Here's a lesson for those of you running hospitals. Behave badly and expect a legislative solution to be forced upon you. After much hue and cry about how many Maryland hospitals have filed liens on patients' primary residences for failure to pay medical bills, a new bill would require hospitals to provide free care to patients whose incomes are at or below 150% of federal poverty guidelines and would also bar hospitals from placing liens on patients' homes, ensure that hospitals provide details to state regulators about their oversight of contracts with collection agencies and attorneys, and require hospitals to provide details about the availability of financial assistance. More regulation. Yuck. The worst part is that hospitals should have seen this coming and ameliorated the problem themselves after years of problems that hospitals in other parts of the country have encountered doing exactly the same thing. Maryland hospitals are lucky the bill, which to be fair has yet to become law, isn't much worse. [Read More]
University of Chicago ER to get more selective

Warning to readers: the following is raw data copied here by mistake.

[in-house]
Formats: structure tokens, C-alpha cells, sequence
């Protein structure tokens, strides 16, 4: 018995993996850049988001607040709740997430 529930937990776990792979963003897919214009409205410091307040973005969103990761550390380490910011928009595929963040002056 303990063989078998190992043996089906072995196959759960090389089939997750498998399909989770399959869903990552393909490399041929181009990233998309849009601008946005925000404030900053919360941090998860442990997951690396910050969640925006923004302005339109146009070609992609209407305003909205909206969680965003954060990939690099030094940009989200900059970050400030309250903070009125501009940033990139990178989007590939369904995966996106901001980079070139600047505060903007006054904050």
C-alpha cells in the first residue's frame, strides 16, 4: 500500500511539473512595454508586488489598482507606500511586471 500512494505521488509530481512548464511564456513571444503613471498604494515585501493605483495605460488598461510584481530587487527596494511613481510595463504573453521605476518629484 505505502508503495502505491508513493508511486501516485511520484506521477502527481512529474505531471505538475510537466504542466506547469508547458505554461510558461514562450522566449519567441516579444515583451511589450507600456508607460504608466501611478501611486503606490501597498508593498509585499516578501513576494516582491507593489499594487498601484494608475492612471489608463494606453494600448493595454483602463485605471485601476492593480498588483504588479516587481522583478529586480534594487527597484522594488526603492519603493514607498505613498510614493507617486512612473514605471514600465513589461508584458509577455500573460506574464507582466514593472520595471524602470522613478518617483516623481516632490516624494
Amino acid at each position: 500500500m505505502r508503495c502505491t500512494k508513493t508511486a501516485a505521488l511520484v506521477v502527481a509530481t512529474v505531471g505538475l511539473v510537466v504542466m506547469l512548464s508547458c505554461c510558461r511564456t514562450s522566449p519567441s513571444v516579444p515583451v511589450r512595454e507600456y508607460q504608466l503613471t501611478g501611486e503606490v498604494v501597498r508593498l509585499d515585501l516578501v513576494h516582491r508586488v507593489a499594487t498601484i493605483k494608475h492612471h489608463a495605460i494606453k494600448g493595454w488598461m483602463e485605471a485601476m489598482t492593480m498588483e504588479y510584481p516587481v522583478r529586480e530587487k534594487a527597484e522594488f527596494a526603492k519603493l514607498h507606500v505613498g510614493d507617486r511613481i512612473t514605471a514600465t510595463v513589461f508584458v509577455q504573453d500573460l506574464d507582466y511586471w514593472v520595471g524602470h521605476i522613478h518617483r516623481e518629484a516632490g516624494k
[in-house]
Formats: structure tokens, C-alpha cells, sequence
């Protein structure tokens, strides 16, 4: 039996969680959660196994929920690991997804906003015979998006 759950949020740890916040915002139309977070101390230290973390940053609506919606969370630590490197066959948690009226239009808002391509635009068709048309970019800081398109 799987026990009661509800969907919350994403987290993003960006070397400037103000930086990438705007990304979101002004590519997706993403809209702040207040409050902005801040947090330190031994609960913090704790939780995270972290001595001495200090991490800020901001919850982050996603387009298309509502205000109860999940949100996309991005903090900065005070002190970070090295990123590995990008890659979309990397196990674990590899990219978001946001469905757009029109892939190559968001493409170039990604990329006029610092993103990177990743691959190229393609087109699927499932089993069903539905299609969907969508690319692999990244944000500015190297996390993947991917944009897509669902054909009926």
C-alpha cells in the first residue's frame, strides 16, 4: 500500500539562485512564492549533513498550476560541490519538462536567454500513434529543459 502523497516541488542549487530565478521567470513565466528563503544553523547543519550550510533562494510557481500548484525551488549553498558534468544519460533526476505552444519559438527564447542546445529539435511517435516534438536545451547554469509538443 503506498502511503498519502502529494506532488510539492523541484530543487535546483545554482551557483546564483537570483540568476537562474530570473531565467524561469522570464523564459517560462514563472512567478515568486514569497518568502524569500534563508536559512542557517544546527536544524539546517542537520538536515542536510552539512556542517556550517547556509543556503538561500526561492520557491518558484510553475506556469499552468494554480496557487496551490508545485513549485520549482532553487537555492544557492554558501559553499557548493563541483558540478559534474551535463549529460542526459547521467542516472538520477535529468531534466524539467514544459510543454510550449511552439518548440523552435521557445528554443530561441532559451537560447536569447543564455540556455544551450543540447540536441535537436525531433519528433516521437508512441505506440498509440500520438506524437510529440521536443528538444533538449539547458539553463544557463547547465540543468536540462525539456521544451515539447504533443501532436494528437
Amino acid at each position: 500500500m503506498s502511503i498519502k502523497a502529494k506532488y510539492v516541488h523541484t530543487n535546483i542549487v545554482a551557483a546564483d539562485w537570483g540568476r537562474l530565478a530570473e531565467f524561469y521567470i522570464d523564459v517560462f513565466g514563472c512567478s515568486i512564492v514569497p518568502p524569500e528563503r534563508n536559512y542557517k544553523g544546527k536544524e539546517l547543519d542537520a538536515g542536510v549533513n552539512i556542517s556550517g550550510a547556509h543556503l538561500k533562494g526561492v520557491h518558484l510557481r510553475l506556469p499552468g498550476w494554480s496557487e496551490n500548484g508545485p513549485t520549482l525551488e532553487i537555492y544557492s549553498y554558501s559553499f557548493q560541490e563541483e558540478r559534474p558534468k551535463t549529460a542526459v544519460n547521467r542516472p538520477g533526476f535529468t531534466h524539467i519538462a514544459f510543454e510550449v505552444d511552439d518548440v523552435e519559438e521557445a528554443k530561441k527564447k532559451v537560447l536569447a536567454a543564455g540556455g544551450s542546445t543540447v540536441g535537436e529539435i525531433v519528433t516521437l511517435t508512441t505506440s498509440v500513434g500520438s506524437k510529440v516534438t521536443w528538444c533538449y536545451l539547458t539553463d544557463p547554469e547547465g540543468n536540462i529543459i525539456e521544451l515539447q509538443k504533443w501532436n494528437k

In combination with a layoff of 450 people, the University of Chicago Medical Center is retooling the way its emergency department deals with patients. A study has shown that of the 80,000 people who visit the hospital's ER, more than 40% did not need to be there. The rising number of uninsured, coupled with visits for cuts, bruises and other less severe conditions, cost the hospital tens of millions of dollars a year for conditions that can be treated at community hospitals or through prescriptions. As a result of the reorganization, doctors and nurses will provide quick evaluations, or triage, before a patient is admitted. But what took so long? The hospital has long simply treated such patients and then informed them that there are other options that are both less costly and require less waiting. Sometimes it takes big losses to get the attention of those who can make such decisions, I suppose. [Read More]